Bonds rally, stocks fall as global economy fears mount
By Rodrigo Campos
NEW YORK (Reuters) - Stocks took a pounding on Wednesday, although Wall Street managed to pedal back from its steepest lows, and safe-haven government debt prices rose after U.S. and Chinese inflation data fanned worries about a global slowdown.
A key gauge of Wall Street anxiety hit its highest level since November 2011 as investors rushed to buy protection against further losses, and options activity surged as investors reevaluated their strategies in light of the latest signs that the global economy may be losing its footing.
The S&P 500 fell as much as 3 percent, briefly turning negative for the year, while European equities .FTEU3 finished 3.2 percent lower and marked their biggest one-day slide in almost four years.
Popular trades that have worked for most of the year, including heavy bets on the dollar, more gains in stocks, and on an eventual rise in yields, are unraveling.
A fall in China's inflation rate to a five-year low and a decline in U.S. producer prices for the first time in over a year were worrisome signs to investors already skittish about the path of the global economy and caused them to reassess their views on when the U.S. Federal Reserve might hike interest rates.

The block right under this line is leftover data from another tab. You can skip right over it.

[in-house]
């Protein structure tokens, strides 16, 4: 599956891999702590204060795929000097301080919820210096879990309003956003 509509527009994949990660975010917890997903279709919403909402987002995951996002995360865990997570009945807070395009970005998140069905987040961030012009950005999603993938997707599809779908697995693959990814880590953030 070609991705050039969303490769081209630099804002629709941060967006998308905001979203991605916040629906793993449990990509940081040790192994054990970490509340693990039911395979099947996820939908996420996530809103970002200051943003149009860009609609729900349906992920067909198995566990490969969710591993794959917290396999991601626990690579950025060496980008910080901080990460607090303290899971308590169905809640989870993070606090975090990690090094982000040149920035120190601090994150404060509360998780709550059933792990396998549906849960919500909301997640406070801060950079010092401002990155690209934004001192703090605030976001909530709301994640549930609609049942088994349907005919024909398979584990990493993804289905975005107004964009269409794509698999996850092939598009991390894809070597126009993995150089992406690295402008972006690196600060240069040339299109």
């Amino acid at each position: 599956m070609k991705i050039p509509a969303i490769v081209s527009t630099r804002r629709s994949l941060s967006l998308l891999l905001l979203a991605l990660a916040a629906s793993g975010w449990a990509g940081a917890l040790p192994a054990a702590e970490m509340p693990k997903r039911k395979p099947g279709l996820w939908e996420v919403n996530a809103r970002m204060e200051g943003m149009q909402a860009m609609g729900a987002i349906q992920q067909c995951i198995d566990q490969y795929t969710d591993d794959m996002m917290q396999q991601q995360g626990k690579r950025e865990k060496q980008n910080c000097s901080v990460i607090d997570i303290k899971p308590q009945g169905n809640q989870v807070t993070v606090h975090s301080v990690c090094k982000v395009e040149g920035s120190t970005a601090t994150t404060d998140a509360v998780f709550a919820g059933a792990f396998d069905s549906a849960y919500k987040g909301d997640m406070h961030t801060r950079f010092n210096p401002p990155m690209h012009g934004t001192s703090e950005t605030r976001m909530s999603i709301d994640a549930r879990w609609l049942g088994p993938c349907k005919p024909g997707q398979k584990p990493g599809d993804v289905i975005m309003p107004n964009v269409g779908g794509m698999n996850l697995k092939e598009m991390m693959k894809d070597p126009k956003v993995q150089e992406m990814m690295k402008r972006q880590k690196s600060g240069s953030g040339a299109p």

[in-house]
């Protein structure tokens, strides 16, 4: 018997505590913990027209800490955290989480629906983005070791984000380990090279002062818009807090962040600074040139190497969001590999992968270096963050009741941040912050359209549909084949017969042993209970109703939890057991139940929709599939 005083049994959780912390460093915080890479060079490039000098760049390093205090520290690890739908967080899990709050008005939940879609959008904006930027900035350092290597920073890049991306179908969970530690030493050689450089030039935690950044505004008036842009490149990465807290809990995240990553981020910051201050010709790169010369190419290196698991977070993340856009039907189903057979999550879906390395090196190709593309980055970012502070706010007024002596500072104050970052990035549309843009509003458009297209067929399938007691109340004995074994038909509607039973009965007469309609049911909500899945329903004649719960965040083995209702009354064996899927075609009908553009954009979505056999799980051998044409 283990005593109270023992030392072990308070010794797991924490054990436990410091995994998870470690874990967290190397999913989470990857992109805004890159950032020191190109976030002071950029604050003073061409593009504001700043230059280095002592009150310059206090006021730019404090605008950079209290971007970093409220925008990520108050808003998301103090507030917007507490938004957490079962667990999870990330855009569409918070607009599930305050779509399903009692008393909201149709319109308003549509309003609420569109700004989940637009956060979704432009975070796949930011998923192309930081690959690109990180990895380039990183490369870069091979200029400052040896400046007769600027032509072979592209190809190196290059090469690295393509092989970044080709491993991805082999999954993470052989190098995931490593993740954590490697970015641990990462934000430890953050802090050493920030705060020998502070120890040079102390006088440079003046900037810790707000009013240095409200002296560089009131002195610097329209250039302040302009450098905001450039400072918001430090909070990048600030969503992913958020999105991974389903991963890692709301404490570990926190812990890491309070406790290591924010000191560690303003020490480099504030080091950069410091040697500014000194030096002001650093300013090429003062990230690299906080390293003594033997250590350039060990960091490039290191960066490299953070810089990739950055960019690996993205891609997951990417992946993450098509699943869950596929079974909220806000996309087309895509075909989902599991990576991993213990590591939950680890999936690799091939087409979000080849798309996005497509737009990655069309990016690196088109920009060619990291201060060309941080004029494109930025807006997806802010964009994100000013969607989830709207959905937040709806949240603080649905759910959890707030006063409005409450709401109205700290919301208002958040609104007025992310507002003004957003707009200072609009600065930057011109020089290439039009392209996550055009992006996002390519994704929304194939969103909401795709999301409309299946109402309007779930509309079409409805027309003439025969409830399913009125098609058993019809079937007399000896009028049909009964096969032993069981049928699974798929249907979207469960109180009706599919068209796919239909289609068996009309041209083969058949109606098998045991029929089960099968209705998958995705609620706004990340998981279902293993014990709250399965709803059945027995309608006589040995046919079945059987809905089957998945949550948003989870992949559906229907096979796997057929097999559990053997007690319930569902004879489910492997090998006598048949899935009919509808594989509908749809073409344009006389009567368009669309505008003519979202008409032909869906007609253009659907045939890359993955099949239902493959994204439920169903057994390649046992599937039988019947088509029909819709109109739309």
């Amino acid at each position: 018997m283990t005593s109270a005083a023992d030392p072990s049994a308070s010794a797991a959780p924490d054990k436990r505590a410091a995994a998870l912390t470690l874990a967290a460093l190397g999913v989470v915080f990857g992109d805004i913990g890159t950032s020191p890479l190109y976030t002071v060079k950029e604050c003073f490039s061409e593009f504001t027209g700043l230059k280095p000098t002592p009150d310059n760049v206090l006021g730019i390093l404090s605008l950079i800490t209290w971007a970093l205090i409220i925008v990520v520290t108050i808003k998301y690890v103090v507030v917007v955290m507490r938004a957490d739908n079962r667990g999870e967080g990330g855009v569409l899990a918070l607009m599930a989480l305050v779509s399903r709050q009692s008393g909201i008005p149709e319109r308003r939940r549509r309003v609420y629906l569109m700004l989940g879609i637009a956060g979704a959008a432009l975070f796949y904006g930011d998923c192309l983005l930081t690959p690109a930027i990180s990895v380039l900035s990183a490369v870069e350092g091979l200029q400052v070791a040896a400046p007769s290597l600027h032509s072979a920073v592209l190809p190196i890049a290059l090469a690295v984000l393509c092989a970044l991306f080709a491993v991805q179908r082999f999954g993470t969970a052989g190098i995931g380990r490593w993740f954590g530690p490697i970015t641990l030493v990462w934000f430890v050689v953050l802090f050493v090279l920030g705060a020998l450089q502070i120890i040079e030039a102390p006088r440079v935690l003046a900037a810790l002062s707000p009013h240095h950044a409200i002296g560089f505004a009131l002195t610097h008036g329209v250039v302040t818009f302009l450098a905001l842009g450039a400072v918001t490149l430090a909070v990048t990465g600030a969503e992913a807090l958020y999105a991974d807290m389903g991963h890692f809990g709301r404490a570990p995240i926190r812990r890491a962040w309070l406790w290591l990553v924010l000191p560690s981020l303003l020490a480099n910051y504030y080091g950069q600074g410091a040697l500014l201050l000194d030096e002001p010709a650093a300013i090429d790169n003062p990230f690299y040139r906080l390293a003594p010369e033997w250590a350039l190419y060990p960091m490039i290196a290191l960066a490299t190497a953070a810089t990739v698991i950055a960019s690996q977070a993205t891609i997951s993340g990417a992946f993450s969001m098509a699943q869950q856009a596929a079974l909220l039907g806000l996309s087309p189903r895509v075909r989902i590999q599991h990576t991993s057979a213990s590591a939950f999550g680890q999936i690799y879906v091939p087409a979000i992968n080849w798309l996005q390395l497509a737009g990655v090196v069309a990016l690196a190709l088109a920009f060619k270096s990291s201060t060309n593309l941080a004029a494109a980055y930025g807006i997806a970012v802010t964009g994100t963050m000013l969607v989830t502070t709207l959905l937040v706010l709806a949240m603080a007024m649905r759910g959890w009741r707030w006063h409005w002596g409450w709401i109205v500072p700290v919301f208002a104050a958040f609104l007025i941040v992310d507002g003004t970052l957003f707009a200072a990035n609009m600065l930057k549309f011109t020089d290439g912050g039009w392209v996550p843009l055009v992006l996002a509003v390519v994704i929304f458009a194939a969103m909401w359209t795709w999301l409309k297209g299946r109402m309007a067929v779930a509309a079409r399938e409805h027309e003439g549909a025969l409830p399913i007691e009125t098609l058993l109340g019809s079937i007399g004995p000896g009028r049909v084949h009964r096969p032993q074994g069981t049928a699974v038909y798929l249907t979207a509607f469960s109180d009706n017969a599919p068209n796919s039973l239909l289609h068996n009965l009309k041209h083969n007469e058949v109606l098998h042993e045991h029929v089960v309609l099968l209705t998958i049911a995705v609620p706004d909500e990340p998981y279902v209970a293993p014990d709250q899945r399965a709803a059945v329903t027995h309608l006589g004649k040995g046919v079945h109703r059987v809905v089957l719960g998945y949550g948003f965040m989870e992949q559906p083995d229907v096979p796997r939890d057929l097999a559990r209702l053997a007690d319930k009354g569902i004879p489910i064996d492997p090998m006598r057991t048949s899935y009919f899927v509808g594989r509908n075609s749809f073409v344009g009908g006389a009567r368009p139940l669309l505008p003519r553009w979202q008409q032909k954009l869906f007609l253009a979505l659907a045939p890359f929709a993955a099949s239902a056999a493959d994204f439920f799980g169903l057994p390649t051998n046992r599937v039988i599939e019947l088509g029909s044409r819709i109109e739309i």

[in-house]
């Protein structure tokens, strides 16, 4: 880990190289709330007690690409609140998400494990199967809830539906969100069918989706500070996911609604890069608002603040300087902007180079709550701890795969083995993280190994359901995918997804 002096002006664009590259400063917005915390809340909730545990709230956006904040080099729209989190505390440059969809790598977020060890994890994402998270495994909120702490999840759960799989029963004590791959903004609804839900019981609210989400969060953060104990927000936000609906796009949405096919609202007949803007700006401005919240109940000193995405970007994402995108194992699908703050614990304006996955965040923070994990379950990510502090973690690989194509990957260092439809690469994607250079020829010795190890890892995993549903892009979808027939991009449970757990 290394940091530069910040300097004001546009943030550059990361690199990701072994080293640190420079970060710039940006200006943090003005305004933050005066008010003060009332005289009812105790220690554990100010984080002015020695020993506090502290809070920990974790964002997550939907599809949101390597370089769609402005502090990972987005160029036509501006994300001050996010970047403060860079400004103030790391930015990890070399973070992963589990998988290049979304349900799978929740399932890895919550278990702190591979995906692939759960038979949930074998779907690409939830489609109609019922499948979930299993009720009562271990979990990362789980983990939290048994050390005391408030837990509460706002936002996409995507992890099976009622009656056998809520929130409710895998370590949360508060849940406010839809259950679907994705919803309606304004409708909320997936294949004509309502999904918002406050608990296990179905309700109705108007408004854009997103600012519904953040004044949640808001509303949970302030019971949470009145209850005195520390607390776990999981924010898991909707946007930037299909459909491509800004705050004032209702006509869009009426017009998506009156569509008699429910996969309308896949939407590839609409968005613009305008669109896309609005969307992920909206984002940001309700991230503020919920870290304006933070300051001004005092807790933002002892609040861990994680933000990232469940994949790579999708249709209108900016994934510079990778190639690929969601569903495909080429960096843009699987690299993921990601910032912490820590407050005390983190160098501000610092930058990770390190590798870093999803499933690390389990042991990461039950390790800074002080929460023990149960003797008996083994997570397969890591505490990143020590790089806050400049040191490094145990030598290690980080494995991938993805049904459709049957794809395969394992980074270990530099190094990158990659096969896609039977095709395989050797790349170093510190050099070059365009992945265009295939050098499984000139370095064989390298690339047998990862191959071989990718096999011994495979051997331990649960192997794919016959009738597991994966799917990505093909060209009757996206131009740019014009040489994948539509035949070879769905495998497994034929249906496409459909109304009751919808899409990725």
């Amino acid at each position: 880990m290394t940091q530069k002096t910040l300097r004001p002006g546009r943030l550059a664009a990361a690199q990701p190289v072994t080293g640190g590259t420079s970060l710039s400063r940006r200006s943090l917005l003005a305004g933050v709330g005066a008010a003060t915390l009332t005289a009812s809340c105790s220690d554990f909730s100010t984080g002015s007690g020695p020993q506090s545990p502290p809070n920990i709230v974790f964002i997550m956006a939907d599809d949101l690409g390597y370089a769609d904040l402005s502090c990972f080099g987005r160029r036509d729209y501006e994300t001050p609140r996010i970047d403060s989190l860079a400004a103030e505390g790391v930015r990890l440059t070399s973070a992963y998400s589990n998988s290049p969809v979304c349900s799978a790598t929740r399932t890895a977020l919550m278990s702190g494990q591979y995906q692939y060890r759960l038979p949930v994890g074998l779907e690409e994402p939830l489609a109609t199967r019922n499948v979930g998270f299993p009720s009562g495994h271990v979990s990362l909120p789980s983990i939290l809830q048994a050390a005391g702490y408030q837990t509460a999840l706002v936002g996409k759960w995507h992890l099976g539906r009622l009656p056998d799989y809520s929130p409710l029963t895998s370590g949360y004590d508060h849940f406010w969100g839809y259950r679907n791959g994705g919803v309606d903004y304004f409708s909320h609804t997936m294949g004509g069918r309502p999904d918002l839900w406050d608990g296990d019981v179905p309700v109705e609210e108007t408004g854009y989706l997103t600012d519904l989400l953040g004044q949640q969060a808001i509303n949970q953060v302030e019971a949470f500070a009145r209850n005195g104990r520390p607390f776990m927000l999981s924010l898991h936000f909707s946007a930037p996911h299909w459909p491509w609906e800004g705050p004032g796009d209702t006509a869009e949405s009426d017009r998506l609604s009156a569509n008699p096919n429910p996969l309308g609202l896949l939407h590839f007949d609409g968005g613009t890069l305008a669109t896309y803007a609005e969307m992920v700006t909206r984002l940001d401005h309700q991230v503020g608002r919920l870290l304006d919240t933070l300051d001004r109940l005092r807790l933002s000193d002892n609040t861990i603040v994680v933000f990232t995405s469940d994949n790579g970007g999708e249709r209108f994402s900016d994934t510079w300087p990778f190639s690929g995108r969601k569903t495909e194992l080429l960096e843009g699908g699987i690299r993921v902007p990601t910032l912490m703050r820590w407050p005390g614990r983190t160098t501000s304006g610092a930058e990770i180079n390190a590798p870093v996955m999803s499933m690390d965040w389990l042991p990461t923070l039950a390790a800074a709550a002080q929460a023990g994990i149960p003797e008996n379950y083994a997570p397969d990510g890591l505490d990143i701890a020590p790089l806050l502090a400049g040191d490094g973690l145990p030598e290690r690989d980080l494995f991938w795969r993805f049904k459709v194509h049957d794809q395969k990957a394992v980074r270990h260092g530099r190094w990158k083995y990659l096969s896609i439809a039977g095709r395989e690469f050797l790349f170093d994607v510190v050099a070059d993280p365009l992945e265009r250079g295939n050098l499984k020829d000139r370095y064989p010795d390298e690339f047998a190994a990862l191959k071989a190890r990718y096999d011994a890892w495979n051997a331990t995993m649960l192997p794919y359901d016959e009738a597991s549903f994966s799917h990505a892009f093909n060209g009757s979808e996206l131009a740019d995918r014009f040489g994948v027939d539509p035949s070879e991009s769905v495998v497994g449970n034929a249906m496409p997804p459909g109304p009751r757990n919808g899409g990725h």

"There's concern about an absence of aggregate demand in the world, and that's really what's weakening the market. The big fear out right now is we're not immune from that," said David Joy, chief market strategist at Ameriprise Financial in Boston.
"If you look at the lows of the day, maybe we've put in a little bit of a trading bottom here. But I don't think it makes these concerns go away."
The latest news on the spread of Ebola added to a climate of fear, with Texas officials reporting that another healthcare worker in Dallas tested positive for the deadly virus. Almost 4,500 people have died of the disease, mostly in West Africa. Continued...